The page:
The festival this year was probably the best event yet. I wish I could portray how good the Oasis set really was but well, I suggest you catch a show of theirs somehow. I can’t thank the organisers enough for what was a brilliant all-round package that exceeded my expectations. Next years festival is going to be really difficult to match up to this one.
And I do make a plea to the organisers to use their brains and move the festivals to 27 April and 1 May so the events do not clash with Splashy Fen – the reason for the clash is beyond my rational understanding but let’s not go there.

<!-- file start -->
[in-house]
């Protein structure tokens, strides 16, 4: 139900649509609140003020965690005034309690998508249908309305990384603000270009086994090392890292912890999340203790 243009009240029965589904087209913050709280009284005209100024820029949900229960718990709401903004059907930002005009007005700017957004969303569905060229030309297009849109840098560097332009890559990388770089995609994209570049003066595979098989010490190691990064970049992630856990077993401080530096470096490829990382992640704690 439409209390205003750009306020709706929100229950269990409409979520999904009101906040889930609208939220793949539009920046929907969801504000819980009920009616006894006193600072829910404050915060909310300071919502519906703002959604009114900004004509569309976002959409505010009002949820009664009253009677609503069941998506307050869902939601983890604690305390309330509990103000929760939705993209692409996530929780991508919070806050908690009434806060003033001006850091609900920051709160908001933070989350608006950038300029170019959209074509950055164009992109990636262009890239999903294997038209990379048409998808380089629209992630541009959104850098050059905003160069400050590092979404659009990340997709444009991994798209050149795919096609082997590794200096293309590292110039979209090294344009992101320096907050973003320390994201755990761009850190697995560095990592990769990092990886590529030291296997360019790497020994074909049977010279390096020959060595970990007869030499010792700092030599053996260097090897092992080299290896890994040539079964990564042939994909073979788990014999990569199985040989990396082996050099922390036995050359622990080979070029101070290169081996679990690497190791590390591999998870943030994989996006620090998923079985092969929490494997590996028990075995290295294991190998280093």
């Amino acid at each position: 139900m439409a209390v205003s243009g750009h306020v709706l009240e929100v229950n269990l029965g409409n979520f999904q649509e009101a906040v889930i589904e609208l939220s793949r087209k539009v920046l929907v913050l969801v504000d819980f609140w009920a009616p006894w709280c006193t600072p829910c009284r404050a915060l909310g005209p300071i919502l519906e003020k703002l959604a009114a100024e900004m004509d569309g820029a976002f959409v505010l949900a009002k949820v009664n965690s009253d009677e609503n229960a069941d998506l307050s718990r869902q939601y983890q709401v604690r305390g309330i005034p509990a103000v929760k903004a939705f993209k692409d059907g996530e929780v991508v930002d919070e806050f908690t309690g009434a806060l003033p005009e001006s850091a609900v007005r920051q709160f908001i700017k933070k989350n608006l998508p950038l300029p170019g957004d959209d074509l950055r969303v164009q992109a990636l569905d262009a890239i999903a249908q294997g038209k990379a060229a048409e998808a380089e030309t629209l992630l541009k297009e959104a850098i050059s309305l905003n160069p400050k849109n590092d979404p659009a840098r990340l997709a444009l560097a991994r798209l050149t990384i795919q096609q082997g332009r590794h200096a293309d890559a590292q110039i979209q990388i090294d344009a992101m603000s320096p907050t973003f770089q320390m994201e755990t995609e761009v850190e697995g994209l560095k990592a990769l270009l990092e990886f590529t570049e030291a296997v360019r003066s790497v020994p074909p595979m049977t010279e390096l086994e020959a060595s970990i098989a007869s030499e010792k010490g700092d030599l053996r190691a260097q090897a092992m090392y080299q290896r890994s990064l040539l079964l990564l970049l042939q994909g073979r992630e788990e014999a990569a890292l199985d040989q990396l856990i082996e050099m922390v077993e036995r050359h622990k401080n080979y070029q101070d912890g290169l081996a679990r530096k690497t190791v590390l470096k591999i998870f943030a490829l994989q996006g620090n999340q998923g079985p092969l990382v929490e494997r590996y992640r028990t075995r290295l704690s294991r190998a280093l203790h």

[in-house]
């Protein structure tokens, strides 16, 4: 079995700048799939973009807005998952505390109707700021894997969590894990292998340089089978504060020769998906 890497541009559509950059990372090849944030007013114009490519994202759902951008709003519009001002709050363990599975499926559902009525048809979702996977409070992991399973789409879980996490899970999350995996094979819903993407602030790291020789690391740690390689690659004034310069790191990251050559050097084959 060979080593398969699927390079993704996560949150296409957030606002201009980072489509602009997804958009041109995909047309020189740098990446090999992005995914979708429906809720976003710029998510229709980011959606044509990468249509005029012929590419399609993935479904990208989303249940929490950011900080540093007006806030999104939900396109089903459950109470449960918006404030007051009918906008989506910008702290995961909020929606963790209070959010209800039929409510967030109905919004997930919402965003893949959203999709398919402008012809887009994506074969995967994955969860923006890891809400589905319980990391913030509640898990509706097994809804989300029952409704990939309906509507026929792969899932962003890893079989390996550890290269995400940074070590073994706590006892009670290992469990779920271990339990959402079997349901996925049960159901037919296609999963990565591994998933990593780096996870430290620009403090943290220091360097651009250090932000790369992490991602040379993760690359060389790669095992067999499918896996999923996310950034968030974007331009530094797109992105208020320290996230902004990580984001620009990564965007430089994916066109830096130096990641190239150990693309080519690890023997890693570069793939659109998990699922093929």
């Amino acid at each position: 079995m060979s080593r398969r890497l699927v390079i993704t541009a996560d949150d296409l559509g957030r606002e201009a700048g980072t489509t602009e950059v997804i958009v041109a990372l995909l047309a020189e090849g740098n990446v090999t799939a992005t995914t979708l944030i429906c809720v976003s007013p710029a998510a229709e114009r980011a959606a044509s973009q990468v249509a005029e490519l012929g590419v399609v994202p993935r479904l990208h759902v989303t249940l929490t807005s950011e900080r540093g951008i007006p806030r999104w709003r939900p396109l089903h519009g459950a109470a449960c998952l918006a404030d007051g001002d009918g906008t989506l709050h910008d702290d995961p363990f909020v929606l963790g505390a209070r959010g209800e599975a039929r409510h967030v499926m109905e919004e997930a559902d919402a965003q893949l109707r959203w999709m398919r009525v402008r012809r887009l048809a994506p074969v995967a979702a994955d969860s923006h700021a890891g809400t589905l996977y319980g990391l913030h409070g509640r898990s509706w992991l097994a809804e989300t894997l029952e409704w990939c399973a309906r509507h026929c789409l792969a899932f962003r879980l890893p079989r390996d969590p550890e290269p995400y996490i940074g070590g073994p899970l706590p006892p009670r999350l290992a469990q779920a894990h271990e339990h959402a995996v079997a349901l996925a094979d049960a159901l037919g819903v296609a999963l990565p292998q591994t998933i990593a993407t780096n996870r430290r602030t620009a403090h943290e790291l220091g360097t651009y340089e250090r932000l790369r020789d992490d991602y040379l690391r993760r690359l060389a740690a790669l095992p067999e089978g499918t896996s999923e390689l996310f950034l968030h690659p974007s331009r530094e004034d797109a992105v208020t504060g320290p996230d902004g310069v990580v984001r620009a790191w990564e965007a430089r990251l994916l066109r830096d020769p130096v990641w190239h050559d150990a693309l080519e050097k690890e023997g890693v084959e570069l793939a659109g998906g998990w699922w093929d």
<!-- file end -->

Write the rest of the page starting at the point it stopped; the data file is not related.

So elections are upon us again. Thinking about the glorious year, 1994, means you have to think back 14 whole years. I remember being nine years old and enjoying every minute of the campaigning and going to the polling booth. My parents were both VERY involved with the elections and my mum was actually an officer at a polling booth. She was the first person to vote at that station mind you. I also remember actually being allowed into the polling booth to actually seeing what goes on. I had that whole ink sprayed on my hand (it had quite a nice taste if I remember correctly) and those UV machines were mind-blowing! It would seem that as a nine year old, most of it would have gone over my head but alas, I wasn’t the average nine year old. My knowledge of politics then is probably greater than most peoples’ knowledge today and these people are going to be the ones determining who runs our country! More election stories later – let us go on with what this blog is really about – one PIW (President-In-Waiting) Jacob Zuma.